Therefore, if rice is your carbohydrate for a certain meal, it shouldn’t be the highest volume on your plate.  On the contrary, it should be the smallest portion; “equal to the amount that would fill you close-cupped hand,” said the doctor.  It should never be as big as the size of your fist, he added.

A second controversial idea presented by Dr. de Villa concerns the timing of meals.  He recommends that meals be five hours apart.  Eat more often than that, you will tend to overeat.  Let more than five hours pass between meals, you will tend to go hungry.

Well, what do you think?

Our culture features rice as the bulk of all major meals, including most peoples’ breakfasts.  On top of that, many of our desserts are also fashioned from rice, whether whole grains or pulverized; just call to mind our many types of puto.

Our typical days are marked by breakfast, merienda, lunch, merienda, and dinner.  When we are up late, there might even be a late night merienda.

I see the wisdom in the good doctor’s suggestions.  In fact, there is irony in the fact that our tropical country is blessed with so much fruit, yet people tend to consume more cooked food than fresh produce.  The Thai and Vietnamese are ahead of us in including fresh produce — including sprigs of herbs — in the typical meal service.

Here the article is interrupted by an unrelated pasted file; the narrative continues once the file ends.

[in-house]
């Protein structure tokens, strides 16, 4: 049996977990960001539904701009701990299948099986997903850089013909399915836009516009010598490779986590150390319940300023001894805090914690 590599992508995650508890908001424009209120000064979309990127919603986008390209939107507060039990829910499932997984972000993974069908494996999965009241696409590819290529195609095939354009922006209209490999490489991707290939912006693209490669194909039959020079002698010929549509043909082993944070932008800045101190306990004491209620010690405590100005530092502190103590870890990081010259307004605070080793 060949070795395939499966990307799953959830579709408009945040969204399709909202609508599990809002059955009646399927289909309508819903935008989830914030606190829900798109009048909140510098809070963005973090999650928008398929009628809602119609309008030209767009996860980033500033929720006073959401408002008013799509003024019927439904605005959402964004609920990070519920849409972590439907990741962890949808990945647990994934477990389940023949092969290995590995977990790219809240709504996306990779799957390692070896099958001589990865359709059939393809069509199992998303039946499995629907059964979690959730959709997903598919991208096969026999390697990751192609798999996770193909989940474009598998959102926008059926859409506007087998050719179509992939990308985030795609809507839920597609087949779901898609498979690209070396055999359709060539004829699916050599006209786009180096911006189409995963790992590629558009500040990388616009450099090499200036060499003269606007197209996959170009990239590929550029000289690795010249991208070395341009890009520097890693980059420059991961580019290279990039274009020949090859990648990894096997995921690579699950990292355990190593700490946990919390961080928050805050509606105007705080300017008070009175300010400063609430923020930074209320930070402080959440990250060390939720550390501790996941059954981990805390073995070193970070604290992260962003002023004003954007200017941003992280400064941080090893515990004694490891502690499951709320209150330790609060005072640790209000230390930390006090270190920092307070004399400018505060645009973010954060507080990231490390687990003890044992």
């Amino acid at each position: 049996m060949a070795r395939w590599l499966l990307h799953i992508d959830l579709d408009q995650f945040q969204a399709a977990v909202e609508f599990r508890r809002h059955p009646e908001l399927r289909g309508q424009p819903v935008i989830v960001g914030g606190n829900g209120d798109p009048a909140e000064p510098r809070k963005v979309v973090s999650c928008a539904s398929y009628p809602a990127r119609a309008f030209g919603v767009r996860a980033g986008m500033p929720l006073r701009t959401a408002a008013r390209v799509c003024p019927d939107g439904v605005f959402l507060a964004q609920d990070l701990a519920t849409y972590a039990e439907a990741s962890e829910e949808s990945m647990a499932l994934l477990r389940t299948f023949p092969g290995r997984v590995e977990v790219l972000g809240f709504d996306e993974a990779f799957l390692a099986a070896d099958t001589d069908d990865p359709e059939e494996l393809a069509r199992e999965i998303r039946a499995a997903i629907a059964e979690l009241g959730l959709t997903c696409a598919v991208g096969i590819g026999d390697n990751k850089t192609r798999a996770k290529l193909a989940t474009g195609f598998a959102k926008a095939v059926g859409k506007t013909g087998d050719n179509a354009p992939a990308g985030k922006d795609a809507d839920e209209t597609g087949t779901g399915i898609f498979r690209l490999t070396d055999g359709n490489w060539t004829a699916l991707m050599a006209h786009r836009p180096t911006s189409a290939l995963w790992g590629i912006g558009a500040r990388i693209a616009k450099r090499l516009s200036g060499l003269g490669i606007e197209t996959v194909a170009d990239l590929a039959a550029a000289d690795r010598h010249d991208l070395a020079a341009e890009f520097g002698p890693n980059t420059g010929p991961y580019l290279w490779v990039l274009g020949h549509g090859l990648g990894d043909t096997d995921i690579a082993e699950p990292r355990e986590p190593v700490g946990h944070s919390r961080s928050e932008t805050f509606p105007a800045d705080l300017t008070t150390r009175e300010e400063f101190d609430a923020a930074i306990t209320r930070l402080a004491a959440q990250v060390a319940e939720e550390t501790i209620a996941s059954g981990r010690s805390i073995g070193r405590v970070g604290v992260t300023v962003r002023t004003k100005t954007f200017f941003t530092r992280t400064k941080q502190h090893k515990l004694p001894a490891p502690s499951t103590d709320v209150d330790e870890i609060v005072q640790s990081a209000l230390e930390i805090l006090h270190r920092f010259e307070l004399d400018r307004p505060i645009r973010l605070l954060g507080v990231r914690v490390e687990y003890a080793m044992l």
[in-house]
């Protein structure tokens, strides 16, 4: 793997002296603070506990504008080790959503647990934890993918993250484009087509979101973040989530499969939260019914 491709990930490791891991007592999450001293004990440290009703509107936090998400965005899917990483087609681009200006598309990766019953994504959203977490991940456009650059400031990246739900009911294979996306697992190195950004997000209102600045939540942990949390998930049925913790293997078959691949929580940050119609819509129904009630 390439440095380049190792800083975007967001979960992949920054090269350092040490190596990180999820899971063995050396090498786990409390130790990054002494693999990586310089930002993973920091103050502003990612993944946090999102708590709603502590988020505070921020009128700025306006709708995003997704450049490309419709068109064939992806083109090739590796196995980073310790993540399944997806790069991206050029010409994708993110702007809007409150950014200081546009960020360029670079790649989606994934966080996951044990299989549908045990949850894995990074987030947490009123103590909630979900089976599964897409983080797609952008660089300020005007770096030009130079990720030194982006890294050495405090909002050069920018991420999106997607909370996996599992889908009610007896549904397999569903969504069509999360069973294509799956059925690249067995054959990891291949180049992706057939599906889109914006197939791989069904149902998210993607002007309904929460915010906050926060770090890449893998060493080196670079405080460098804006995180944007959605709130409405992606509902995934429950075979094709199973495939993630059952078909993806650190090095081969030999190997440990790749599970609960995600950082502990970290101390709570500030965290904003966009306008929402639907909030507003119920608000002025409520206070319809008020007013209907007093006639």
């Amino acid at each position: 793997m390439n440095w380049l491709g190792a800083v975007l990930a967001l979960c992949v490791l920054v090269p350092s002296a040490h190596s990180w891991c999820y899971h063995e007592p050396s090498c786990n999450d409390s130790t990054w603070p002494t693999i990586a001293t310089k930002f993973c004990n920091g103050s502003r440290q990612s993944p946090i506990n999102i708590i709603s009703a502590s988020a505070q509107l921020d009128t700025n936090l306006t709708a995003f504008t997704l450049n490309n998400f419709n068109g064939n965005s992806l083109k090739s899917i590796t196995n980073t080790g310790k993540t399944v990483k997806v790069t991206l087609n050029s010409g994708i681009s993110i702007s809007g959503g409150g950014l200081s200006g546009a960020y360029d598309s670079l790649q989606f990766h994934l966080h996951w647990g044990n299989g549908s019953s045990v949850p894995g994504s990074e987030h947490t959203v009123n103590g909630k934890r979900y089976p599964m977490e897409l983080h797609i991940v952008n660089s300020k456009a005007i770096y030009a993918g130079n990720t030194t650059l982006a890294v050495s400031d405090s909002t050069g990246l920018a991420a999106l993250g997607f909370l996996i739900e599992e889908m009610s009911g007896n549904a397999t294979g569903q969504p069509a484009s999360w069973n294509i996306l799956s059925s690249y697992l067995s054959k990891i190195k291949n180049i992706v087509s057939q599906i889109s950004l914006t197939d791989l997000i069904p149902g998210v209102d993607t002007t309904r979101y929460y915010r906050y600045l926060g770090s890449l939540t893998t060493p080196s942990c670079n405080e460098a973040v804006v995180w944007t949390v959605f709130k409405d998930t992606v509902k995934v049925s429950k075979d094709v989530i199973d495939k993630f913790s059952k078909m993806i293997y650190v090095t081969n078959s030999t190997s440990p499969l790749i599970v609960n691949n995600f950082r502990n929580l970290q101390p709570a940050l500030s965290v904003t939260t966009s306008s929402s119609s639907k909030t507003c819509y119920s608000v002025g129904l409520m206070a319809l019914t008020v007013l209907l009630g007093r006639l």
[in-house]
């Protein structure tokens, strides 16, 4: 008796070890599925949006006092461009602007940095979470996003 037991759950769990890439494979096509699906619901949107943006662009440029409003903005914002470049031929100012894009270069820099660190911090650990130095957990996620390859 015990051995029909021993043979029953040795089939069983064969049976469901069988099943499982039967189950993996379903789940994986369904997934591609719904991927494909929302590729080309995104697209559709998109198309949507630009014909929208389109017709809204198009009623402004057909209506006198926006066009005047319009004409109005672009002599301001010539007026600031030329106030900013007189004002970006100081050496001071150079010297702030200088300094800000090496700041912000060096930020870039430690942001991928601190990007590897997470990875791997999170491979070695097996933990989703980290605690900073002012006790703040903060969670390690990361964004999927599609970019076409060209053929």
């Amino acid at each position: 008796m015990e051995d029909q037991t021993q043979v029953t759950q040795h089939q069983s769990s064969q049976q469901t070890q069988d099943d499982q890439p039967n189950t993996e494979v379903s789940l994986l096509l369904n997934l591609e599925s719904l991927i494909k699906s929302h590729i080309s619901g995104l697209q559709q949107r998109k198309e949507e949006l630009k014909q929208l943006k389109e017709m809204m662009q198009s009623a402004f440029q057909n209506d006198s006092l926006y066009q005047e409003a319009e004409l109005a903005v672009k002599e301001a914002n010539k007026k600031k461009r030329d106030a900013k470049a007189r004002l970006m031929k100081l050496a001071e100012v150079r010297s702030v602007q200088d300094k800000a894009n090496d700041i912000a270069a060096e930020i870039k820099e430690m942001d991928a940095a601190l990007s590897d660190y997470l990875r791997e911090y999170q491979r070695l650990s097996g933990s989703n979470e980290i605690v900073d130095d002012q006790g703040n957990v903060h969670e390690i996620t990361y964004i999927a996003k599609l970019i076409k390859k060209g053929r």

To read the full article “New Year, New Eating Habits” click below:http://www.philrice.gov.ph/new-year-new-eating-habits/

 

I Want To Be a Pescetarian

Some people will not eat fish.

They say it’s too much work picking those tiny bones.  Well, there are fleshy fish that come in tinik-free slices.  There are also fish that are big enough to let the eater avoid the bones.

Others object to the smell of fish.  Well, maybe their past experience included eating fish that was past its prime… You know, bilasa.

And then there are those who take pride in being meat-eaters, as if this distinction gives them a higher rung in the social ladder.

If you ask me, I’d rather eat fish than any other protein source.  A pescetarian is one who eats seafood and not any other source of meat.  I’m not there yet, but i know that it’s possible.  Off the top of my head, these choices give me enough variety:

Tochong bangus
Inihaw na tilapia
Pesang dalag
Ginisang sardinas
Talimusak sa toyo
Maruyang labahita

Pritong hasa-hasa
Ginataang biya
Inihaw na tanigue
Sinigang na bangus
Binusang dilis at sawsawan

Sarsyadong dalangang bukid
Burong hito na ginisa sa bawang at kamatis